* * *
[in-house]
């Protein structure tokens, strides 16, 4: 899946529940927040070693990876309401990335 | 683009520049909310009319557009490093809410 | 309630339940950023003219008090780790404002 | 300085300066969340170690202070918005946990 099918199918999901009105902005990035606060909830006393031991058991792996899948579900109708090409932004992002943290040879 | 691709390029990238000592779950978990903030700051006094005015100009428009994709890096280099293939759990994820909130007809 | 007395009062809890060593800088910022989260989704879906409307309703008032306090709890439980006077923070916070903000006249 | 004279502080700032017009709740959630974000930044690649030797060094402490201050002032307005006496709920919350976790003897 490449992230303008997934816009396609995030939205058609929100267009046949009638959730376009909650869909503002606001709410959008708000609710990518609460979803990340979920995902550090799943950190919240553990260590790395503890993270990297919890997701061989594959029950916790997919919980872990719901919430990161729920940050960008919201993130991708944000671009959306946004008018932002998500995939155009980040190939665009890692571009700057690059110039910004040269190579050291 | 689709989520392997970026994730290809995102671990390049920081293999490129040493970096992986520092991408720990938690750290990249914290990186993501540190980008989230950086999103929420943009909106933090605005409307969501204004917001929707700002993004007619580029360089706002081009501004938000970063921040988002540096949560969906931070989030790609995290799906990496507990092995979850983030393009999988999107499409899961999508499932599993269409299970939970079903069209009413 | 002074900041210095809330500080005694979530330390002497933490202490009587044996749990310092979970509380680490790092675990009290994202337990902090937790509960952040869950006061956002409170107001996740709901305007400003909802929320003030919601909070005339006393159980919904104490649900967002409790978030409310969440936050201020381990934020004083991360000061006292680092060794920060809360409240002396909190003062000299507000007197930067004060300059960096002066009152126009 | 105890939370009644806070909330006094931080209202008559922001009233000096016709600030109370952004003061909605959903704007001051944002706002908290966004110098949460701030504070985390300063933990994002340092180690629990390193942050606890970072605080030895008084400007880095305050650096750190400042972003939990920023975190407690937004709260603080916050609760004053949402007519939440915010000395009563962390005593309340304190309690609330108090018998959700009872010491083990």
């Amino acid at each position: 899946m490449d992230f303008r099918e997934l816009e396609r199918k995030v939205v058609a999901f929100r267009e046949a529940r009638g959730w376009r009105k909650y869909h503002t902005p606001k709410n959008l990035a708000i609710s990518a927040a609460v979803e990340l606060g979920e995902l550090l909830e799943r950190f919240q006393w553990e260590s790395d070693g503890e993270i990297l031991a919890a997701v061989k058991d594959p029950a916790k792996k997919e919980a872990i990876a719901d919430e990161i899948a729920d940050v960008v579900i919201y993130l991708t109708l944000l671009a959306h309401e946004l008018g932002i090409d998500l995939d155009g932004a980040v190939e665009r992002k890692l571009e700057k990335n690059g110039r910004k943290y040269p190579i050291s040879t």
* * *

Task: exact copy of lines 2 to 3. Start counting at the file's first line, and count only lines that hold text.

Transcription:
């Protein structure tokens, strides 16, 4: 899946529940927040070693990876309401990335 | 683009520049909310009319557009490093809410 | 309630339940950023003219008090780790404002 | 300085300066969340170690202070918005946990 099918199918999901009105902005990035606060909830006393031991058991792996899948579900109708090409932004992002943290040879 | 691709390029990238000592779950978990903030700051006094005015100009428009994709890096280099293939759990994820909130007809 | 007395009062809890060593800088910022989260989704879906409307309703008032306090709890439980006077923070916070903000006249 | 004279502080700032017009709740959630974000930044690649030797060094402490201050002032307005006496709920919350976790003897 490449992230303008997934816009396609995030939205058609929100267009046949009638959730376009909650869909503002606001709410959008708000609710990518609460979803990340979920995902550090799943950190919240553990260590790395503890993270990297919890997701061989594959029950916790997919919980872990719901919430990161729920940050960008919201993130991708944000671009959306946004008018932002998500995939155009980040190939665009890692571009700057690059110039910004040269190579050291 | 689709989520392997970026994730290809995102671990390049920081293999490129040493970096992986520092991408720990938690750290990249914290990186993501540190980008989230950086999103929420943009909106933090605005409307969501204004917001929707700002993004007619580029360089706002081009501004938000970063921040988002540096949560969906931070989030790609995290799906990496507990092995979850983030393009999988999107499409899961999508499932599993269409299970939970079903069209009413 | 002074900041210095809330500080005694979530330390002497933490202490009587044996749990310092979970509380680490790092675990009290994202337990902090937790509960952040869950006061956002409170107001996740709901305007400003909802929320003030919601909070005339006393159980919904104490649900967002409790978030409310969440936050201020381990934020004083991360000061006292680092060794920060809360409240002396909190003062000299507000007197930067004060300059960096002066009152126009 | 105890939370009644806070909330006094931080209202008559922001009233000096016709600030109370952004003061909605959903704007001051944002706002908290966004110098949460701030504070985390300063933990994002340092180690629990390193942050606890970072605080030895008084400007880095305050650096750190400042972003939990920023975190407690937004709260603080916050609760004053949402007519939440915010000395009563962390005593309340304190309690609330108090018998959700009872010491083990």
């Amino acid at each position: 899946m490449d992230f303008r099918e997934l816009e396609r199918k995030v939205v058609a999901f929100r267009e046949a529940r009638g959730w376009r009105k909650y869909h503002t902005p606001k709410n959008l990035a708000i609710s990518a927040a609460v979803e990340l606060g979920e995902l550090l909830e799943r950190f919240q006393w553990e260590s790395d070693g503890e993270i990297l031991a919890a997701v061989k058991d594959p029950a916790k792996k997919e919980a872990i990876a719901d919430e990161i899948a729920d940050v960008v579900i919201y993130l991708t109708l944000l671009a959306h309401e946004l008018g932002i090409d998500l995939d155009g932004a980040v190939e665009r992002k890692l571009e700057k990335n690059g110039r910004k943290y040269p190579i050291s040879t």